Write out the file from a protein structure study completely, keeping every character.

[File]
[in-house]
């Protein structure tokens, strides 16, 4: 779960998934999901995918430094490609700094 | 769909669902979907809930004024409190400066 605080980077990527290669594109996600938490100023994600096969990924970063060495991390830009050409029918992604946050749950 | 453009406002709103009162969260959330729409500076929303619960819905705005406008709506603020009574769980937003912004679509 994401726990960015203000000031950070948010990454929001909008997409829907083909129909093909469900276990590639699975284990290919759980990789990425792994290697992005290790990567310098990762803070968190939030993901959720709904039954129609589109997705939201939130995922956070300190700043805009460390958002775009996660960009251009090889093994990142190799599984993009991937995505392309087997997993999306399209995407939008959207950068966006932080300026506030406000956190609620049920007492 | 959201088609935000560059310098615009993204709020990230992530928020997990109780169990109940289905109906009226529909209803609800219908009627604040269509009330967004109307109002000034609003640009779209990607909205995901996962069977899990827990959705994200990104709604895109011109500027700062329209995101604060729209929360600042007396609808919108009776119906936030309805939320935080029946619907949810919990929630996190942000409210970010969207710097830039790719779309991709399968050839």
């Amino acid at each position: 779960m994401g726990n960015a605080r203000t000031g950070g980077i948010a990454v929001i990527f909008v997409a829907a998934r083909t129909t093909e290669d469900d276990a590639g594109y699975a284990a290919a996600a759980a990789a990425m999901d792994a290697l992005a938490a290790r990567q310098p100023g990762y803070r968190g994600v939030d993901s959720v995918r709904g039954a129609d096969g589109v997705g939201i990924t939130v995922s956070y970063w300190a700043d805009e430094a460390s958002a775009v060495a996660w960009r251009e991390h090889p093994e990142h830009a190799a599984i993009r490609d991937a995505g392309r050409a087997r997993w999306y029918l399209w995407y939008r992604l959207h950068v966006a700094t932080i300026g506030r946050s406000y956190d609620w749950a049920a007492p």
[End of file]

[in-house]
């Protein structure tokens, strides 16, 4: 779960998934999901995918430094490609700094 | 769909669902979907809930004024409190400066 605080980077990527290669594109996600938490100023994600096969990924970063060495991390830009050409029918992604946050749950 | 453009406002709103009162969260959330729409500076929303619960819905705005406008709506603020009574769980937003912004679509 994401726990960015203000000031950070948010990454929001909008997409829907083909129909093909469900276990590639699975284990290919759980990789990425792994290697992005290790990567310098990762803070968190939030993901959720709904039954129609589109997705939201939130995922956070300190700043805009460390958002775009996660960009251009090889093994990142190799599984993009991937995505392309087997997993999306399209995407939008959207950068966006932080300026506030406000956190609620049920007492 | 959201088609935000560059310098615009993204709020990230992530928020997990109780169990109940289905109906009226529909209803609800219908009627604040269509009330967004109307109002000034609003640009779209990607909205995901996962069977899990827990959705994200990104709604895109011109500027700062329209995101604060729209929360600042007396609808919108009776119906936030309805939320935080029946619907949810919990929630996190942000409210970010969207710097830039790719779309991709399968050839």
């Amino acid at each position: 779960m994401g726990n960015a605080r203000t000031g950070g980077i948010a990454v929001i990527f909008v997409a829907a998934r083909t129909t093909e290669d469900d276990a590639g594109y699975a284990a290919a996600a759980a990789a990425m999901d792994a290697l992005a938490a290790r990567q310098p100023g990762y803070r968190g994600v939030d993901s959720v995918r709904g039954a129609d096969g589109v997705g939201i990924t939130v995922s956070y970063w300190a700043d805009e430094a460390s958002a775009v060495a996660w960009r251009e991390h090889p093994e990142h830009a190799a599984i993009r490609d991937a995505g392309r050409a087997r997993w999306y029918l399209w995407y939008r992604l959207h950068v966006a700094t932080i300026g506030r946050s406000y956190d609620w749950a049920a007492p």